Welcome to week 25 of your pregnancy! 

This is such a thrilling period in your life, and we’re right here by your side to navigate through it together. Let’s embark on this exciting time and uncover all the wonderful changes you and your little one are experiencing this week.

As you gracefully stride into your 25th week of pregnancy, don’t be surprised if you spot a touch of puffiness or a smidge of swelling making a debut in your face, hands, and feet. This is likely due to water retention and is usually harmless. Nonetheless, it’s certainly beneficial to engage in a casual conversation about this with your healthcare professional or midwife. To play it safe, they’ll likely want to check your blood pressure. It’s a bit tricky because it can appear in the later stages of pregnancy or even after your baby has arrived. If you experience splitting headaches, vision problems, or pain just below the ribs, contact your healthcare provider immediately.

Your baby is around 34.6cm long from head to heel, approximately the size of a courgette. This is an active time for your baby; loud noises could make them jump and kick. You might even feel the occasional hiccup. Your baby is now peeing into the amniotic fluid, most of which is urine. This fluid provides cushioning and helps keep the temperature snug and stable.

Are you burping a lot or feeling full after eating? After meals, you might find yourself burping more often and feeling fuller than usual. This could be due to indigestion and heartburn, caused by your growing baby taking up some of the space where your stomach used to be. To ease these symptoms, consider having smaller meals, steering clear of rich, spicy, and fatty foods, and reducing your intake of drinks with caffeine. It’s also beneficial to sit up straight when you eat and to avoid alcohol and cigarettes.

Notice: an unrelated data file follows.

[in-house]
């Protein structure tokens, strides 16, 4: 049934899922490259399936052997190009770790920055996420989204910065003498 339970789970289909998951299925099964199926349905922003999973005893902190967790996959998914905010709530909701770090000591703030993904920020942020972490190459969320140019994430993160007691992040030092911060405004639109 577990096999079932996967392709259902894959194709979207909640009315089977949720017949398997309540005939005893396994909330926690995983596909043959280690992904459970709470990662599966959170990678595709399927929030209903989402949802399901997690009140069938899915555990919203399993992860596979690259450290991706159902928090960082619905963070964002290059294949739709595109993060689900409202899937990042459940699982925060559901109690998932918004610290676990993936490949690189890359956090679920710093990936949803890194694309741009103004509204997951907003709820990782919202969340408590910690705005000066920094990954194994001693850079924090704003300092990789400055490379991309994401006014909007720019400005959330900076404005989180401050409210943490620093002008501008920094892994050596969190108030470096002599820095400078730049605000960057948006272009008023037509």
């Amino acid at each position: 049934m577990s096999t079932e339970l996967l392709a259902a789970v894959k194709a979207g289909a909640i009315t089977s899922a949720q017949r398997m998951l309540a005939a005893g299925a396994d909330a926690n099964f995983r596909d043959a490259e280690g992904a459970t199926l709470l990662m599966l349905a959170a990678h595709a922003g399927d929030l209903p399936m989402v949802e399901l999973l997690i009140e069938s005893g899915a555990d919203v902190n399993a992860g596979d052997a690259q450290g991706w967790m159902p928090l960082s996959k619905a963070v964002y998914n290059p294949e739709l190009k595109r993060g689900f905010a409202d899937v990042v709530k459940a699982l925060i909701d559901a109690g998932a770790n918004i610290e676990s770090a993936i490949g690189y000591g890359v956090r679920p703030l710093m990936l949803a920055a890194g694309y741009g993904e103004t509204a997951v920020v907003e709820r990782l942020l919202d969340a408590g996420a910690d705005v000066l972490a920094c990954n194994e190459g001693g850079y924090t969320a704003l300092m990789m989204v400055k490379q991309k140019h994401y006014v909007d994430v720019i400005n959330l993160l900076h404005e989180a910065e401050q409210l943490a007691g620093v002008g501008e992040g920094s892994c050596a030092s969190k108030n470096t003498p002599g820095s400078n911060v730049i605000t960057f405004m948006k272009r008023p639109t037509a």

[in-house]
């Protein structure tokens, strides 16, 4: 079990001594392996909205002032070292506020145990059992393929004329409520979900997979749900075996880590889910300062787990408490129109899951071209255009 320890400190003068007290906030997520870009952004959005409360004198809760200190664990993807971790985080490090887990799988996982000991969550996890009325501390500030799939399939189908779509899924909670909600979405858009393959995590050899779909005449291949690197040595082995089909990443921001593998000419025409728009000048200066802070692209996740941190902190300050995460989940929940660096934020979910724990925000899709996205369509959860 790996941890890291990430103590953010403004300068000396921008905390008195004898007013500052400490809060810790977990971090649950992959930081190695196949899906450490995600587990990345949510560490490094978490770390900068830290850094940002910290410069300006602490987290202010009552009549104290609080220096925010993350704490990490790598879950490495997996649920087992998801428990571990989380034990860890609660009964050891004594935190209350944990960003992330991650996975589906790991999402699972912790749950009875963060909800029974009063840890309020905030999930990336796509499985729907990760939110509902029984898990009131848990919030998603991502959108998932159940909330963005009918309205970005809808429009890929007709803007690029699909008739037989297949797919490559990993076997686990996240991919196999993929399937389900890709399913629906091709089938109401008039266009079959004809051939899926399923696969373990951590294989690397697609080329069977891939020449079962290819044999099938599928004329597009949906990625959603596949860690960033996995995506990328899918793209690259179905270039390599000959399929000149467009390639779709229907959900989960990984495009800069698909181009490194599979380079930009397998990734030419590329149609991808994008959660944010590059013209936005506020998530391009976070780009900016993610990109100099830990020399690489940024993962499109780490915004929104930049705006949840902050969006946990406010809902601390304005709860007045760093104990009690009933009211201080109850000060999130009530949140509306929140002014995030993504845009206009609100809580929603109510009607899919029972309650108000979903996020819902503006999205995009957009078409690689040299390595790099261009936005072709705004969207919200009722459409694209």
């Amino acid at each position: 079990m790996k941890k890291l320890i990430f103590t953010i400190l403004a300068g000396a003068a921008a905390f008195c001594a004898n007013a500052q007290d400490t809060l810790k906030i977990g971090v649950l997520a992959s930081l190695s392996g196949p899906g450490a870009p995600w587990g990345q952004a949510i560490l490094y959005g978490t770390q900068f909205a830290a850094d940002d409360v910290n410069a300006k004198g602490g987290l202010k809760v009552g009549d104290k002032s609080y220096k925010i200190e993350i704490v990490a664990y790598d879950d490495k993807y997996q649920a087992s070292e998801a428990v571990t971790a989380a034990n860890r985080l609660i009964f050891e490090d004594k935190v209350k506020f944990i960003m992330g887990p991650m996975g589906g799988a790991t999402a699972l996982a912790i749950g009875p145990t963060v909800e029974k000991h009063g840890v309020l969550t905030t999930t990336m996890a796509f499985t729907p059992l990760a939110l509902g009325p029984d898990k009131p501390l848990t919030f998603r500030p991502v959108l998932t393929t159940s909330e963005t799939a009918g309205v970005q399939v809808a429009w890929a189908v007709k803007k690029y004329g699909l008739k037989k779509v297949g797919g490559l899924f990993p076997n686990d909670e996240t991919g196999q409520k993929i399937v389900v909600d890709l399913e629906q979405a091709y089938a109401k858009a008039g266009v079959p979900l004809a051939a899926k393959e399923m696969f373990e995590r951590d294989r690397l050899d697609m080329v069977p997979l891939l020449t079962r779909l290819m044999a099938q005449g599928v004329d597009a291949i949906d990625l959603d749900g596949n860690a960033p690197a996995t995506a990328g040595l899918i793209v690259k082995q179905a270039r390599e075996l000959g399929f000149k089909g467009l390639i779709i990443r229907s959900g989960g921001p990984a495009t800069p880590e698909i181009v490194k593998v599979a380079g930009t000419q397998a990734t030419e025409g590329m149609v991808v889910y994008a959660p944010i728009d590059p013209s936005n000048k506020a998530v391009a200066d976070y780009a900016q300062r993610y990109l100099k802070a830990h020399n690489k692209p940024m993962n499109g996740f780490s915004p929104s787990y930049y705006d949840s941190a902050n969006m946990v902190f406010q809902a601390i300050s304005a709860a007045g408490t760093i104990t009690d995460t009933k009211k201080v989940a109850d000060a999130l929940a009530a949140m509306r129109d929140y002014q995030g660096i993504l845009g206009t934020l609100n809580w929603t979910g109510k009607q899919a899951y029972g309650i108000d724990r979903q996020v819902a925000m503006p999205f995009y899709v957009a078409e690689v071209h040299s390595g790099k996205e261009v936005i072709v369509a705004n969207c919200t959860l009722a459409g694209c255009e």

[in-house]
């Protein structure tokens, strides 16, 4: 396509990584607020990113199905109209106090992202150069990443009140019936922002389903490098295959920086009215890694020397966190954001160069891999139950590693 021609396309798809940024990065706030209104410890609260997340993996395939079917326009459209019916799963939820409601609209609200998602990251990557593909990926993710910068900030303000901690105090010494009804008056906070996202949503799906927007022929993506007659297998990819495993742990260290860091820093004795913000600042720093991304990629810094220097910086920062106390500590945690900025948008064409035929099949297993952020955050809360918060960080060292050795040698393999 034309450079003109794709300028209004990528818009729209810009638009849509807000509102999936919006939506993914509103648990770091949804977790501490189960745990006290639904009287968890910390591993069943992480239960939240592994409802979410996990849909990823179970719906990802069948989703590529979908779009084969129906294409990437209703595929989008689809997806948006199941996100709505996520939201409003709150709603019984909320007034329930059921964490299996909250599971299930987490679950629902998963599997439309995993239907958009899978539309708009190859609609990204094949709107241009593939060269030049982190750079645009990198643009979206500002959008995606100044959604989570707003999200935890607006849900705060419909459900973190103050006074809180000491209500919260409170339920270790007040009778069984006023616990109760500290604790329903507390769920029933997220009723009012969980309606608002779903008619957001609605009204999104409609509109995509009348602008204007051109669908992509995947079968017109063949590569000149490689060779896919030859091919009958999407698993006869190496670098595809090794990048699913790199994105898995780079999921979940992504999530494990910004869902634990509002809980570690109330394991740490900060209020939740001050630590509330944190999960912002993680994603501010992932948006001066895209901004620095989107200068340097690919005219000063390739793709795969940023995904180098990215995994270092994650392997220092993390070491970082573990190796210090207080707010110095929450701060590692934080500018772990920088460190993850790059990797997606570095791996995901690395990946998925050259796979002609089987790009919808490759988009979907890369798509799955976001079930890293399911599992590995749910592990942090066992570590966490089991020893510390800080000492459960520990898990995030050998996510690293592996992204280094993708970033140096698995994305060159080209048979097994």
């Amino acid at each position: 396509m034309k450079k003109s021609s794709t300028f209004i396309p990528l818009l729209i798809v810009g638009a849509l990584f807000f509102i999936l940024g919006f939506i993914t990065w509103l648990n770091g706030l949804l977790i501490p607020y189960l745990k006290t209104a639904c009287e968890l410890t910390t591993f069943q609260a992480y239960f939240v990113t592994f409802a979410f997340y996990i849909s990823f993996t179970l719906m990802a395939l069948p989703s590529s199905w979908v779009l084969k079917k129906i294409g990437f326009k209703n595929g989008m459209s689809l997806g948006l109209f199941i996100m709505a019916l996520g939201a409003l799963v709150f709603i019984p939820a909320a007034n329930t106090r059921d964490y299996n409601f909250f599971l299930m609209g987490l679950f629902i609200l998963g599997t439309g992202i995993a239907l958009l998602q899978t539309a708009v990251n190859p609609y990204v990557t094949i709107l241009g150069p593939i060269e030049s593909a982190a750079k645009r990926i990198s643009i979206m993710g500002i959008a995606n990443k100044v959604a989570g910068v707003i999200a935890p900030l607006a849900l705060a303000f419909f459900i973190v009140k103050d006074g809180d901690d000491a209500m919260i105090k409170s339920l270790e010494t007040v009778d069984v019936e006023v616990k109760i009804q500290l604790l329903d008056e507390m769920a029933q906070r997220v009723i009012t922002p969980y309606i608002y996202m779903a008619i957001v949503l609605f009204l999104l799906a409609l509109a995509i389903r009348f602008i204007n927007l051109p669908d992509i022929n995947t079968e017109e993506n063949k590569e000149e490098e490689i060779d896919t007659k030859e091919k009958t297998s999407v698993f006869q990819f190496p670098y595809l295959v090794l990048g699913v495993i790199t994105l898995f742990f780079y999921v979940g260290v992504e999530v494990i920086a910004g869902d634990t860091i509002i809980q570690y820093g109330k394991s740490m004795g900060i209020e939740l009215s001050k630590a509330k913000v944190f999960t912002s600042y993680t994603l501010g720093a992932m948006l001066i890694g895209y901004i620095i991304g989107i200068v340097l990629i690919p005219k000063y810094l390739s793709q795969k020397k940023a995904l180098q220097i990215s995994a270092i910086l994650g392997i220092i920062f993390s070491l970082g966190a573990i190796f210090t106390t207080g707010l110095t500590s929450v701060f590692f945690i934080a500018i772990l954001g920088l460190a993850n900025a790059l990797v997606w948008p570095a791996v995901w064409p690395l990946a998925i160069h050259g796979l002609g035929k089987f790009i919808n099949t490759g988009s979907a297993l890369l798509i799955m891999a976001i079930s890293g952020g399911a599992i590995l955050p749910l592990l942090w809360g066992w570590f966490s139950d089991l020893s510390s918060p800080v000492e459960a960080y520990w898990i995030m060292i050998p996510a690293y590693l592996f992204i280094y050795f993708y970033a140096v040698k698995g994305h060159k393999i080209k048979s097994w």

It’s a great idea to start mulling over your birth plan at this stage. Think about the type of pain management you’d prefer and the individuals you’d want to accompany you during the birthing process. You can download an NHS birth plan template to help you think through these decisions.

Start toning up your pelvic floor muscles with gentle exercises. This can help prevent leakage when you laugh, sneeze, or cough.

Ask your midwife or doctor about online antenatal classes. Even if this isn’t your first rodeo with parenthood, these classes can still be a wonderful adventure. They offer you a golden opportunity to mingle with other expectant parents, just like you, who are also on this exciting baby journey.

Consider taking a daily vitamin D supplement, especially from October to early March when sunlight is less abundant.

Aim for 150 minutes of exercise a week. Why not begin with a simple 10-minute stroll each day?

There’s no need to eat for two. You don’t need extra calories until the third trimester. Focus on eating healthily, with plenty of fresh fruit and vegetables.

Remember, it’s perfectly okay to share your worries. It’s completely normal to have some anxiety during your pregnancy.  Your doctor or midwife is there to help you. Remember, every pregnancy is unique, and these are general guidelines. They can give you advice that’s really personalised for your own situation.


NHS | https://www.nhs.uk/start-for-life/pregnancy/week-by-week-guide-to-pregnancy/2nd-trimester/week-25/